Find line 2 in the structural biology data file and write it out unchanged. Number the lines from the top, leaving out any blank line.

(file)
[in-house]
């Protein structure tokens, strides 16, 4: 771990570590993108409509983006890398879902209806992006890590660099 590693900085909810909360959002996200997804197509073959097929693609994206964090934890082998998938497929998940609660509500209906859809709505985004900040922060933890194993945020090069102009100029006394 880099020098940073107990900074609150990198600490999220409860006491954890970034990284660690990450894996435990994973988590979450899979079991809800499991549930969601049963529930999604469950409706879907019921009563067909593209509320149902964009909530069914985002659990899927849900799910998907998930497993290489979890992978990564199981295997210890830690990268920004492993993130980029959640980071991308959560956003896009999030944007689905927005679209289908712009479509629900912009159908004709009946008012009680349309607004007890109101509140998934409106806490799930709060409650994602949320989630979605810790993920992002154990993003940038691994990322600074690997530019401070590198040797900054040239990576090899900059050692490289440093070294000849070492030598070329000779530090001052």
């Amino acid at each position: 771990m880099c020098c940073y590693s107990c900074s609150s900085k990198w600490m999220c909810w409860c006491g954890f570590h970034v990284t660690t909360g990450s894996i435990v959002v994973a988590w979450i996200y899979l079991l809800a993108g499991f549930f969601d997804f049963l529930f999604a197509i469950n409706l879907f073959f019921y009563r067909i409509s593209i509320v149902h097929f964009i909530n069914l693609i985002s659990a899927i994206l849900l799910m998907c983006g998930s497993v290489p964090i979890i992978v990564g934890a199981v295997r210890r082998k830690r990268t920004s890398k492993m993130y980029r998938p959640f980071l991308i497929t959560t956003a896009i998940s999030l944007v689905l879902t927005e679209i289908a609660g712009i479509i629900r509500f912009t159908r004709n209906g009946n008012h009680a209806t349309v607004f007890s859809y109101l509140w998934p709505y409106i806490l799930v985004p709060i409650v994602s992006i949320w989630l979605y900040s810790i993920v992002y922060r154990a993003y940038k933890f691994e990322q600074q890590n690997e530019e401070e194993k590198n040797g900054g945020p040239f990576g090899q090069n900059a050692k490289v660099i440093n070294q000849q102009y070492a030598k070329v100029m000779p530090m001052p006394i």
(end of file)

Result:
């Protein structure tokens, strides 16, 4: 771990570590993108409509983006890398879902209806992006890590660099 590693900085909810909360959002996200997804197509073959097929693609994206964090934890082998998938497929998940609660509500209906859809709505985004900040922060933890194993945020090069102009100029006394 880099020098940073107990900074609150990198600490999220409860006491954890970034990284660690990450894996435990994973988590979450899979079991809800499991549930969601049963529930999604469950409706879907019921009563067909593209509320149902964009909530069914985002659990899927849900799910998907998930497993290489979890992978990564199981295997210890830690990268920004492993993130980029959640980071991308959560956003896009999030944007689905927005679209289908712009479509629900912009159908004709009946008012009680349309607004007890109101509140998934409106806490799930709060409650994602949320989630979605810790993920992002154990993003940038691994990322600074690997530019401070590198040797900054040239990576090899900059050692490289440093070294000849070492030598070329000779530090001052």